'Feedback' is perhaps a self-indulgence too far. We know the Dead can control feedback like no other band before or since, perhaps because they worked with it more than most groups, always pushing their songs to the limits (at least until the end of 1969 when they'd gone about as far as they could go). The end of [  ]  'Caution', for instance, is phenomenal, the feedback the natural result of having pushed the musical envelope as far as it will go and then some. This track is different. It's pasted in from somewhere else and - ironically given that every other song but one so far has been divided by side change on the original vinyl, doesn't feel like it goes with the end of 'Death Don't Have No Mercy'. Stylistically of course it should: what better or more inhuman sound can there be for passing from one world to the next than peals of feedback? (That's how I'm going I tell you!) At 1:53 we get a sudden loud burst of something (thunder? clapping? The two drummers falling on top of their drum-kits?!?) and the 'song' threatens to go somewhere but no, this is just an inhuman howl letting off steam and exploring sounds for the pure hell of it. Which would have made sense had this song naturally built up from the ether of 'Mercy', but instead it all sounds rather forced and contrived, not two words that usually go with either 'feedback' or 'The Grateful Dead'!

For sitting through that cacophony we then get the briefest of goodbyes, the traditional chant 'And We Bid You Goodnight', usually performed in concert as a 'round' but here heard just the once. In a twist on 'St Stephen' it's a Christian hymn which the Dead probably learnt from The Incredible String Band in the first half of the 1960s and based on a song written by Sarah Doudney for a friend's funeral. It's meant to be heard as a body is buried, family and friends bidding 'I love you - but Jesus loves you the best' before the soul passes into the next world. The Dead skip a few verses though, here's an example: 'Until our shadows from this Earth are cast, until he gathers in his sheave at last, until the twilight gloom is over past, we bid you goodnight goodnight goodnight'. It's in some ways a fitting end to an album about the glory of change on the one hand and the inevitability of death on the other and perhaps symbolically closes the 'age of Pisces' started with St Stephen. In another way though the Dead aren't the sort of band for straight Christian a capella chants and they never sounded all that comfortable on this song on the dozens of recordings of them playing it. This high-profile noisy rule-breaking album deserved better than to end on such a low key traditional note, or perhaps that was the idea, the Dead assuming everyone would expect the album to end on another far-out note so they decided to offer up what no fan was expecting instead, closing on a song that in many ways was the antithesis of Dead-dom.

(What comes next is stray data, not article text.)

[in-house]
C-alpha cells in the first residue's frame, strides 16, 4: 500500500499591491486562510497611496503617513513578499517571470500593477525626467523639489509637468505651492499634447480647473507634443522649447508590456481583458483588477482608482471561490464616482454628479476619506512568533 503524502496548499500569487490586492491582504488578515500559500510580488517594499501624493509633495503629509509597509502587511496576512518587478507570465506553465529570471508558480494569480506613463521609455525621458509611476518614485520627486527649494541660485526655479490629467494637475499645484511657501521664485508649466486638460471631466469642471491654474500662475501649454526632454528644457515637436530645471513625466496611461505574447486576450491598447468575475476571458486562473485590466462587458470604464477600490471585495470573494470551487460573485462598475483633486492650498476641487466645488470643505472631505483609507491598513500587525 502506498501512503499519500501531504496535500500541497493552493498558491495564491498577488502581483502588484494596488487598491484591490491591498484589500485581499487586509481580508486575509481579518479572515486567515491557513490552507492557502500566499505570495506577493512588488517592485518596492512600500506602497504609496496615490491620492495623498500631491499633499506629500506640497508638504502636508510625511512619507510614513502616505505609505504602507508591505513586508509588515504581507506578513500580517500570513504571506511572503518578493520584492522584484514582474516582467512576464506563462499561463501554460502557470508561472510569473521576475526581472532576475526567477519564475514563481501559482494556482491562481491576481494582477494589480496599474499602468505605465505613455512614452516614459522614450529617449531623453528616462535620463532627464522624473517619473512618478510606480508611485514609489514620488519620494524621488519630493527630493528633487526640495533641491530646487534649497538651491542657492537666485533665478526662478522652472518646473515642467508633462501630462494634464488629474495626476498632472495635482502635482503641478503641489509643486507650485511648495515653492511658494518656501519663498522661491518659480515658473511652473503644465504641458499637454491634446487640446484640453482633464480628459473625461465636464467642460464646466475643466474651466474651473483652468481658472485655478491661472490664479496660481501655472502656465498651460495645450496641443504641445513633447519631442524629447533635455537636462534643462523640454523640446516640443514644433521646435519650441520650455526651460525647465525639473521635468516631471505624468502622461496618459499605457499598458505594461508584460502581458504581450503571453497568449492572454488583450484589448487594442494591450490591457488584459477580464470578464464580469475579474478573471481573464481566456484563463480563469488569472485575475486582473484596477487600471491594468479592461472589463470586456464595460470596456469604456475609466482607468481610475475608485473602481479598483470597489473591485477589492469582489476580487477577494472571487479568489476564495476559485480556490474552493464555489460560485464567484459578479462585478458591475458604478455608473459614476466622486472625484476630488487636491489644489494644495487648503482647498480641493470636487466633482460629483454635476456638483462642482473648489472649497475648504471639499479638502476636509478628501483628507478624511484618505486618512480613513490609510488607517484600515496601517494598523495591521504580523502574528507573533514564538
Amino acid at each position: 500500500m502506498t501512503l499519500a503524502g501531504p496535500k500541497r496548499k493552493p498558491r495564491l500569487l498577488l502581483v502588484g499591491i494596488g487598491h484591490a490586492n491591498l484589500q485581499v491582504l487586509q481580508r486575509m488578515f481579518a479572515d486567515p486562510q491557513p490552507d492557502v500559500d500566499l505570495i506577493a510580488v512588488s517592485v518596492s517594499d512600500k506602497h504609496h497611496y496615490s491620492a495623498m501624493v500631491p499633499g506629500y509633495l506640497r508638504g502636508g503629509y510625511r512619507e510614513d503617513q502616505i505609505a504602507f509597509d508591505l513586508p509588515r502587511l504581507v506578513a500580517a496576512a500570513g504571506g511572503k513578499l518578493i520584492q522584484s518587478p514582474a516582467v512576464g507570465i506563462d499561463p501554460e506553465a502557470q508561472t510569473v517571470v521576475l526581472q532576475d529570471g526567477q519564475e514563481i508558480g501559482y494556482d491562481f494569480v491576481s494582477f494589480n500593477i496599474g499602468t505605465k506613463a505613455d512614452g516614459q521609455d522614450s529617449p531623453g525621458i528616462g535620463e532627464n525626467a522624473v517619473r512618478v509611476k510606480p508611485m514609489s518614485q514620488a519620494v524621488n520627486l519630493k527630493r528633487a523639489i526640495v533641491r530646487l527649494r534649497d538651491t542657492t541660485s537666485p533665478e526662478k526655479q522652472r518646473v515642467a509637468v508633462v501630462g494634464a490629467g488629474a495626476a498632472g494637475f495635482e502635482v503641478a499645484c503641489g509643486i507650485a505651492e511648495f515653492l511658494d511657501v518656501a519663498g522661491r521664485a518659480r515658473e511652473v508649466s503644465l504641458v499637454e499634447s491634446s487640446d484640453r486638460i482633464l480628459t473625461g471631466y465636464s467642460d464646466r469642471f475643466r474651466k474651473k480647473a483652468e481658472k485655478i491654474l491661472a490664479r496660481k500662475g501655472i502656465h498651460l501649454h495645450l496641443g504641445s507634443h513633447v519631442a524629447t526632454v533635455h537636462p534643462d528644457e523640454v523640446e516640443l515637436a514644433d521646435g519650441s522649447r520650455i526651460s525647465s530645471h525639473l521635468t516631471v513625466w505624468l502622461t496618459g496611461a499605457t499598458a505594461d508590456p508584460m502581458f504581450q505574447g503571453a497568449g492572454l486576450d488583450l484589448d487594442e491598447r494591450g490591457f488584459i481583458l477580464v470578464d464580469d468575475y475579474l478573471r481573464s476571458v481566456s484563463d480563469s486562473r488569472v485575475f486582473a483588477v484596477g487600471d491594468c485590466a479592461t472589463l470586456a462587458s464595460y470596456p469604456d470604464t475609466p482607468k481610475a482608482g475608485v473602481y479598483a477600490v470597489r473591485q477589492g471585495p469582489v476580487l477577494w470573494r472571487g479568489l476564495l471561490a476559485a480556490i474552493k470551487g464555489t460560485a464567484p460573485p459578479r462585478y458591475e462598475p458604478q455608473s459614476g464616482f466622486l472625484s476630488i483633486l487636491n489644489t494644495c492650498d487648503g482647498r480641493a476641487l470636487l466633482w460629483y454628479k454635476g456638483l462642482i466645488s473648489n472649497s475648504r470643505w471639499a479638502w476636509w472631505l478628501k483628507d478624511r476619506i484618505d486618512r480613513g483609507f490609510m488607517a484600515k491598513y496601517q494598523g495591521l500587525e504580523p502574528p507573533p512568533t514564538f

Overall, then, 'Live/Dead' is remembered for its first three sides and not really the fourth. The best of this album is extraordinary and richly deserves the accolades it was given at the time as one of the best live albums around and proof that the Dead live experience was like no other yet also one that could be successfully captured on record without any dilution of their sound. It's a record that lives outside time and space playing to its own rules, an hour-long journey split across three LP sides that cares nothing for radio airplay or publishing rights (most bands would have split the songs into multiple parts for 'extra money' the way the Dead did on 'The Other One') but simply has to exist like this because that's where the muse happened to take the band this particular night (well, three nights). It's a shame, though, that the record ends so dismally - there's no end of goodies on the 'Complete Filmore' box set that would have gone better still in place of 'Death Don't Have No Mercy' and 'Feedback' and at seventy-five minutes this set runs five short for an average double album set anyway. That, though, seems like trying to find something bad and realistic to say about an album that really isn't about Earthly restrictions at all. For 'Live/Dead' is an album quite unlike any other  rock and roll ever made, working to its own rulebook and even a band as adventurous as the Grateful Dead never quite dared to make a second album as graceful, powerful or wonderful as this again. The Dead truly never sounded more alive. 

Other Dead-related articles from this site you might be interested in reading:

‘Live/Dead’ (1969)

'Workingman's Dead' (1970)

'American Beauty' (1970)
'Blues For Allah' (1975)

'Terrapin Station' (1977)
'Shakedown Street' (1978)
'Go To Heaven' (1980)
'In The Dark' (1987)

'Built To Last' (1989)
Surviving TV Clips 1966-1994
The Best Unreleased Recordings 1966-1993
The Last Unfinished Album 1990-1995
Live/Solo/Compilations Part One 1966-1976
Live/Solo/Compilations Part Two 1978-2011
A Guide To The CD Bonus Tracks
Dick's Picks/Dave's Picks
Road Trips/Download Series/Miscellaneous Archive Releases

Essay: Why The ‘Dead’ Made Fans Feel So ‘Alive’
Five Landmark Concerts and Three Key Cover Versions